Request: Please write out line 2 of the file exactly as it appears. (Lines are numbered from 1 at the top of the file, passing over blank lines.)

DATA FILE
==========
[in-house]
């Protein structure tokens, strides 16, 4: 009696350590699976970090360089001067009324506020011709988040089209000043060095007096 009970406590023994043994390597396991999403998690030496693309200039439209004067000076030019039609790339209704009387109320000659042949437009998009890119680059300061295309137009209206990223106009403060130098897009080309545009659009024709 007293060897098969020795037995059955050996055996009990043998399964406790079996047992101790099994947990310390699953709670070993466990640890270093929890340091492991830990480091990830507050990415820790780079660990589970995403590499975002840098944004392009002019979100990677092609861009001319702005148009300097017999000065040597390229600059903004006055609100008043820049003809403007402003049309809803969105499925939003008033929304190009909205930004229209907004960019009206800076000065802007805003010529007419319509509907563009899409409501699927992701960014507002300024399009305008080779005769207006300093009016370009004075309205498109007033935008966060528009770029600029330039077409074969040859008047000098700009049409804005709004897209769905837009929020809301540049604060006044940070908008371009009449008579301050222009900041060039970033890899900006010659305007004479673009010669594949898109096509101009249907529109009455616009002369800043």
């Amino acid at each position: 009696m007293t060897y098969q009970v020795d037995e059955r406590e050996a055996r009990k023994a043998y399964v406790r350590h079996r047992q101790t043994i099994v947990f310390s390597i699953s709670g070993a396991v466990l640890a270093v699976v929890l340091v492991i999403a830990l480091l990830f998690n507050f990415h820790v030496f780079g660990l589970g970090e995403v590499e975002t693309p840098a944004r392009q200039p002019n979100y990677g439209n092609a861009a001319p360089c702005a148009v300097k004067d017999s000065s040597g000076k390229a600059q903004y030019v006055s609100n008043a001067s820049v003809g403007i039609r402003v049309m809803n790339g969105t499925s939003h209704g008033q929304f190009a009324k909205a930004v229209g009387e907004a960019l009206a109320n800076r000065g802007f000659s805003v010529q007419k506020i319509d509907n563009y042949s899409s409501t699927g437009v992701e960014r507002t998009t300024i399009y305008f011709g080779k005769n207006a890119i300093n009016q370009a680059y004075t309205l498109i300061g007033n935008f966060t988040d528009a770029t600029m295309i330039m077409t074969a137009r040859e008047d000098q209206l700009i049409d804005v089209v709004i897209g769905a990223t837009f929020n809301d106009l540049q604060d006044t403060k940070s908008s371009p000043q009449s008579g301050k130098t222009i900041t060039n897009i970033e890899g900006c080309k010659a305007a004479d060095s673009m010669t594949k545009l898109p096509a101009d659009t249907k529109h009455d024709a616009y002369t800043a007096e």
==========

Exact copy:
């Protein structure tokens, strides 16, 4: 009696350590699976970090360089001067009324506020011709988040089209000043060095007096 009970406590023994043994390597396991999403998690030496693309200039439209004067000076030019039609790339209704009387109320000659042949437009998009890119680059300061295309137009209206990223106009403060130098897009080309545009659009024709 007293060897098969020795037995059955050996055996009990043998399964406790079996047992101790099994947990310390699953709670070993466990640890270093929890340091492991830990480091990830507050990415820790780079660990589970995403590499975002840098944004392009002019979100990677092609861009001319702005148009300097017999000065040597390229600059903004006055609100008043820049003809403007402003049309809803969105499925939003008033929304190009909205930004229209907004960019009206800076000065802007805003010529007419319509509907563009899409409501699927992701960014507002300024399009305008080779005769207006300093009016370009004075309205498109007033935008966060528009770029600029330039077409074969040859008047000098700009049409804005709004897209769905837009929020809301540049604060006044940070908008371009009449008579301050222009900041060039970033890899900006010659305007004479673009010669594949898109096509101009249907529109009455616009002369800043």